The U.S. Environmental Protection Agency lost an appeal of a judge’s dismissal of a case over pollution from a coal-fired Pennsylvania power plant operated by an Edison International subsidiary.
The U.S. Court of Appeals in Philadelphia today upheld the tossing out of the case against the plant’s former owners and EME Homer City Generation LP, a former Edison unit that was once the main operator, over claims the plant spewed tons of pollutants in the air which traveled to downwind states. Edison transferred control of the Homer City coal-fired plant east of Pittsburgh to General Electric Capital Corp. in September 2012.
U.S. District Judge Terrence McVerry in Pittsburgh dismissed the EPA’s complaint in October 2011. The case, in which New York, New Jersey and Pennsylvania intervened, was too old be brought and the then-current owners couldn’t be held liable, he ruled.
The EPA had sought civil penalties of as much as $37,500 for each day the owners operated the plant for the five years preceding the filing of its suit in January 2011, according to court documents.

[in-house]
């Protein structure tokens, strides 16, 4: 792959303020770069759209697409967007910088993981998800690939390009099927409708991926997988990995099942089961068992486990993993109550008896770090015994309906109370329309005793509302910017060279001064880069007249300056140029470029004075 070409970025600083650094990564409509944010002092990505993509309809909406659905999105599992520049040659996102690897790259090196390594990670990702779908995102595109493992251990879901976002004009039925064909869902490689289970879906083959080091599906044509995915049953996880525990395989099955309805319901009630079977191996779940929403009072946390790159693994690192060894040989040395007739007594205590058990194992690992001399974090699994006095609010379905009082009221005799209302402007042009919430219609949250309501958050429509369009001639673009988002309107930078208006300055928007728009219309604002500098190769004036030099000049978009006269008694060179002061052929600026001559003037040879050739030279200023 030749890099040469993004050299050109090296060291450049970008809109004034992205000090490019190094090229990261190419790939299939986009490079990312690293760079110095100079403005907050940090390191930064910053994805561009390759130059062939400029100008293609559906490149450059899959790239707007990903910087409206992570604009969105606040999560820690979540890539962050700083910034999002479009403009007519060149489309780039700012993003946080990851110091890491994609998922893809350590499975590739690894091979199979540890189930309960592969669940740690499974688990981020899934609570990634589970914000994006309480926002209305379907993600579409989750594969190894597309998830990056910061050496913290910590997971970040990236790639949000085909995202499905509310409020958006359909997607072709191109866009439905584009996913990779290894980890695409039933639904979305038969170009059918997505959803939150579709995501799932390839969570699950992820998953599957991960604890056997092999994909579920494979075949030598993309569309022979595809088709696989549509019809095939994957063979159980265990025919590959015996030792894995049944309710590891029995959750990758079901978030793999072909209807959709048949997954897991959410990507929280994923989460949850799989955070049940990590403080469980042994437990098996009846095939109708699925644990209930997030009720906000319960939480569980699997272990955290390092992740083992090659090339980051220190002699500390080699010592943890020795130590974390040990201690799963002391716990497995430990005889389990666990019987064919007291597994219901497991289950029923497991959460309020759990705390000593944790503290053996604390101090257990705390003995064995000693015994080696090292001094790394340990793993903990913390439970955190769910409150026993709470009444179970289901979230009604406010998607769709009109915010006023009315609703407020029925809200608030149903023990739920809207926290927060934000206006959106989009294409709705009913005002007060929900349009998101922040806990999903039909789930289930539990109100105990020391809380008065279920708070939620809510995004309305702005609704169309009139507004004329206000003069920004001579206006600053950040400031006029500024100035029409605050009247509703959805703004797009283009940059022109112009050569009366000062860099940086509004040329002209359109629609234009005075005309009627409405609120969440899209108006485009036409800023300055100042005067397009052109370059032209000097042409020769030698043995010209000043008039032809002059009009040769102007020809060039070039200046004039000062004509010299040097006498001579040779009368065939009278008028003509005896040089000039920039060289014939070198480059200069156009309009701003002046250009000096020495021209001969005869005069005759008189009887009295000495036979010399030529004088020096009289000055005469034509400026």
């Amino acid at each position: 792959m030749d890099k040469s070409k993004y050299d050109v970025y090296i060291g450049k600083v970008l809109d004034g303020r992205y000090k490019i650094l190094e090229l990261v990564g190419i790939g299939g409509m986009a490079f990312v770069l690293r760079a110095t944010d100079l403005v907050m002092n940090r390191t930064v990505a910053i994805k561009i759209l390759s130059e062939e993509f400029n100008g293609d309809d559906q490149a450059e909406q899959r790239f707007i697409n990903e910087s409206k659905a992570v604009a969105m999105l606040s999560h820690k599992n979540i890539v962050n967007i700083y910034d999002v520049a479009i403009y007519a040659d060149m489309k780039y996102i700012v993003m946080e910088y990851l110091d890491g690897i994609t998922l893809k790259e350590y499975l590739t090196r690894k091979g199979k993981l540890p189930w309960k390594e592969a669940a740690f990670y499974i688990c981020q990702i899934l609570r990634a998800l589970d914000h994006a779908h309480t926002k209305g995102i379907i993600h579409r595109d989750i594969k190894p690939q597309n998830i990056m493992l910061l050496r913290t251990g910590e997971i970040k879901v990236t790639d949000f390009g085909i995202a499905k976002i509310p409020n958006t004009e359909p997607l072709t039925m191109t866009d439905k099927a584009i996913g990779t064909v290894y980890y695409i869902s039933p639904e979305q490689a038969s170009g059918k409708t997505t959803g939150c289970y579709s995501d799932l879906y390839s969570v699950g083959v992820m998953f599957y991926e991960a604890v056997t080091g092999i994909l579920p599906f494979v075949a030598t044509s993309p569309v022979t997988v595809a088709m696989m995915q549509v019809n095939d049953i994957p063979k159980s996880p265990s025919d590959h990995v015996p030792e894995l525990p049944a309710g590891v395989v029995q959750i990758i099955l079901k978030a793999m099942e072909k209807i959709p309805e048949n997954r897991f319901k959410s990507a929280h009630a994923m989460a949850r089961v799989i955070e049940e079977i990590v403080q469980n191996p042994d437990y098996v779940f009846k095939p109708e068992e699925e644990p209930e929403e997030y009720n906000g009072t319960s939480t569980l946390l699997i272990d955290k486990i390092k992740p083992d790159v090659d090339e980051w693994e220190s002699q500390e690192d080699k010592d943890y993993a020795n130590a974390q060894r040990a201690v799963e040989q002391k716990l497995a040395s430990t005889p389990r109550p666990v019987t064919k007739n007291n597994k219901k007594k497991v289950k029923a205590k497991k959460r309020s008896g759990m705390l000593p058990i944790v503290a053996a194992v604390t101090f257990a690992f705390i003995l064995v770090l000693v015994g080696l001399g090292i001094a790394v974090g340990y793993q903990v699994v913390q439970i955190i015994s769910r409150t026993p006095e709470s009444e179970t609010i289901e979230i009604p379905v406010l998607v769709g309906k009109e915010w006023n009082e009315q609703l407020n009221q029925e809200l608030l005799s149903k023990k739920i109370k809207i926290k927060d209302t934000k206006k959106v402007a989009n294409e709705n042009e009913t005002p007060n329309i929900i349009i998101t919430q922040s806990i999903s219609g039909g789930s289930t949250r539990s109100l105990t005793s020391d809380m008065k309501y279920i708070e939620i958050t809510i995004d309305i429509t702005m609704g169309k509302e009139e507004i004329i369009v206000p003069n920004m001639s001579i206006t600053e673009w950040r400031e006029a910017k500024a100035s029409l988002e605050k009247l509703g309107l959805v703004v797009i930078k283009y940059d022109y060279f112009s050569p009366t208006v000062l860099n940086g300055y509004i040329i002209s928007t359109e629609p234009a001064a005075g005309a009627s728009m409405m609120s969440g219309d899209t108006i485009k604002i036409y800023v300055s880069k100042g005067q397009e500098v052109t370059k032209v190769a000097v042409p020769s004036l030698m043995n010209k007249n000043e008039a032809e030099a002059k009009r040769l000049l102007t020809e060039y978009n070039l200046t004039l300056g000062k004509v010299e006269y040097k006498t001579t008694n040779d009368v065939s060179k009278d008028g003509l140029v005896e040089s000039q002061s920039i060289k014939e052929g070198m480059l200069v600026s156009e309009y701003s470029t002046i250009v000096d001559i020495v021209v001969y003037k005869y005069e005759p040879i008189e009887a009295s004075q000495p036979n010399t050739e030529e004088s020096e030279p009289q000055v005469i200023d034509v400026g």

The appeals court agreed with the trial court.
“In an age when coal-burning power plants mingle with electric cars and when our scientific understanding of the planet grows at the same exponential rate that our natural resources deteriorate, protecting the environment is an almost-fearsome responsibility,” the court ruled. “But when Congress’s statutory directives are at issue, that responsibility must yield to our duty to follow our coordinate branch’s commands.”
The case is US v. EME Homer City Generation LP, 11-4406, U.S. Court of Appeals for the Third Circuit (Philadelphia)